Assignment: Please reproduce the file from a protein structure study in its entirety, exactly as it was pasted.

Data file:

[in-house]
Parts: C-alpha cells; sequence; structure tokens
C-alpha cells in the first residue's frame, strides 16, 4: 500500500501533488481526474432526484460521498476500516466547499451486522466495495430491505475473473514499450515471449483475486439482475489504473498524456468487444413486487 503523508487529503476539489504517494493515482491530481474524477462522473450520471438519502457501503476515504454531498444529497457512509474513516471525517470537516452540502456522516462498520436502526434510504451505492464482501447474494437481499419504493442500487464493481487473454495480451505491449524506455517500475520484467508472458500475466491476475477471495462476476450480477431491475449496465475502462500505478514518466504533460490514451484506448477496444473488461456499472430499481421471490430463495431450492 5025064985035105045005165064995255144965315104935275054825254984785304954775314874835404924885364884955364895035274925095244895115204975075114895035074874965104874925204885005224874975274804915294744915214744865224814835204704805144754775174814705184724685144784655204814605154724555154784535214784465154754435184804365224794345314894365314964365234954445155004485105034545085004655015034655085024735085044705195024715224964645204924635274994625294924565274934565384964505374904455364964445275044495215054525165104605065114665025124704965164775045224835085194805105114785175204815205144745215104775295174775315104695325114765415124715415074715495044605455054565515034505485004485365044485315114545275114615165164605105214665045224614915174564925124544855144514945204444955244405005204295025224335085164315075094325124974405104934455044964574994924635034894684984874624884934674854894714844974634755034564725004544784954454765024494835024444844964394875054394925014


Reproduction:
[in-house]
Parts: C-alpha cells; sequence; structure tokens
C-alpha cells in the first residue's frame, strides 16, 4: 500500500501533488481526474432526484460521498476500516466547499451486522466495495430491505475473473514499450515471449483475486439482475489504473498524456468487444413486487 503523508487529503476539489504517494493515482491530481474524477462522473450520471438519502457501503476515504454531498444529497457512509474513516471525517470537516452540502456522516462498520436502526434510504451505492464482501447474494437481499419504493442500487464493481487473454495480451505491449524506455517500475520484467508472458500475466491476475477471495462476476450480477431491475449496465475502462500505478514518466504533460490514451484506448477496444473488461456499472430499481421471490430463495431450492 5025064985035105045005165064995255144965315104935275054825254984785304954775314874835404924885364884955364895035274925095244895115204975075114895035074874965104874925204885005224874975274804915294744915214744865224814835204704805144754775174814705184724685144784655204814605154724555154784535214784465154754435184804365224794345314894365314964365234954445155004485105034545085004655015034655085024735085044705195024715224964645204924635274994625294924565274934565384964505374904455364964445275044495215054525165104605065114665025124704965164775045224835085194805105114785175204815205144745215104775295174775315104695325114765415124715415074715495044605455054565515034505485004485365044485315114545275114615165164605105214665045224614915174564925124544855144514945204444955244405005204295025224335085164315075094325124974405104934455044964574994924635034894684984874624884934674854894714844974634755034564725004544784954454765024494835024444844964394875054394925014